away. I got one. The postmark on the envelope was dated
July 1. A
day or two latter I got a notice postmarked July 2nd
"We've cancelled your subscription to Sys Admin.
Our records indicate
that we have not yet received a subscription payment
You are right, I have not yet sent in a payment. I was
not sure you
even had a magazine to sell. You might give me a few
days to look
it over before sending such a negative notice. At this
point in time,
your subscription service seems very questionable. Will
you be able
to maintain a magazine? If I send you a subscription
the money just disappear into a bit bucket of your bank
I never see another magazine? Several of my co-workers
in my experience before they request subscriptions.
Will service improve?
Please accept my sincerest apologies. I don't blame
a bit. If I were on the receiving end of this sequence,
I'd be miffed
too. If it makes any difference, you weren't alone --
we sent the
same inappropriate sequence of letters to several hundred
For what it's worth, though, it was never our intent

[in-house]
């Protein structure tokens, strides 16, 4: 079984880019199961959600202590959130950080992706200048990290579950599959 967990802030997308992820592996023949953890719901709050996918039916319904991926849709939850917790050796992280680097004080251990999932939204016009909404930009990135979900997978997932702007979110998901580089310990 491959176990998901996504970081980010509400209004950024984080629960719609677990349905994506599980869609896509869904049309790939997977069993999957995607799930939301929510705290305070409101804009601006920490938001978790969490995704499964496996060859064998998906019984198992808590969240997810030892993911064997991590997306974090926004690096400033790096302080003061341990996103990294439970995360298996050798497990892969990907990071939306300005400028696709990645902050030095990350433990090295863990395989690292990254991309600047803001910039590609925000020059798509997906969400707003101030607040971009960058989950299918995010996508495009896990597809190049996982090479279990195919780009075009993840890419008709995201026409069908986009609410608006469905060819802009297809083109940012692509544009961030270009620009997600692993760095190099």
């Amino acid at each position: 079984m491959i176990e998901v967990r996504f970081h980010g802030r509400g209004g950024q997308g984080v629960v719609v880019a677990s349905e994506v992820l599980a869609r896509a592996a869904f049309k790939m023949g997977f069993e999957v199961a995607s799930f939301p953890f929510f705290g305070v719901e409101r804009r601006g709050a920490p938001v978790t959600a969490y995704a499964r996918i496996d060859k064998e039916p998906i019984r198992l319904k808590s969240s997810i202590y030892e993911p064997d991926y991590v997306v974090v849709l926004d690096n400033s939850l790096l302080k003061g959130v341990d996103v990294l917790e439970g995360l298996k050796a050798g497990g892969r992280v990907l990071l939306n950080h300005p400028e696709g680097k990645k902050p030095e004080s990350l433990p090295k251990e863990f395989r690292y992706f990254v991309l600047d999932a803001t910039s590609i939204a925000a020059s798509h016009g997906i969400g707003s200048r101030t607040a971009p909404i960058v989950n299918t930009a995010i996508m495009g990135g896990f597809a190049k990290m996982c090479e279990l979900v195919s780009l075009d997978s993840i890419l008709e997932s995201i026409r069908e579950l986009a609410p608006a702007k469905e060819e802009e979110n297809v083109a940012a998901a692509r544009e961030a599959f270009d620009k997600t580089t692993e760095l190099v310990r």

introduce you to the magazine in this way, and you needn't
our disappearing with your money. We've been publishing
information since 1981 and have been described by one
of our competing
publishers as "the most ethical publisher"
in the industry.
This problem is the result of not properly synchronizing
the mailing of this issue with the generation of the
Your magazine arrived, it just arrived very late. During
few weeks, our printer has been moving to a new plant
(they have a
couple of city blocks worth of plant to move!). Because
unable to bring a new press on-line as planned, they
wound up seriously
behind. One of our magazines was jobbed to a sister
plant in another
state. SA was just delayed by about two weeks.
Unfortunately we didn't coordinate well enough between
fulfillment and editorial departments. As a result,
letter series went out as originally scheduled. In most
wouldn't create a great problem, as only one or two
arrive before the magazine. Unfortunately, since the
mailed third class, the post office may also insert
delay that can vary by as much as two to three weeks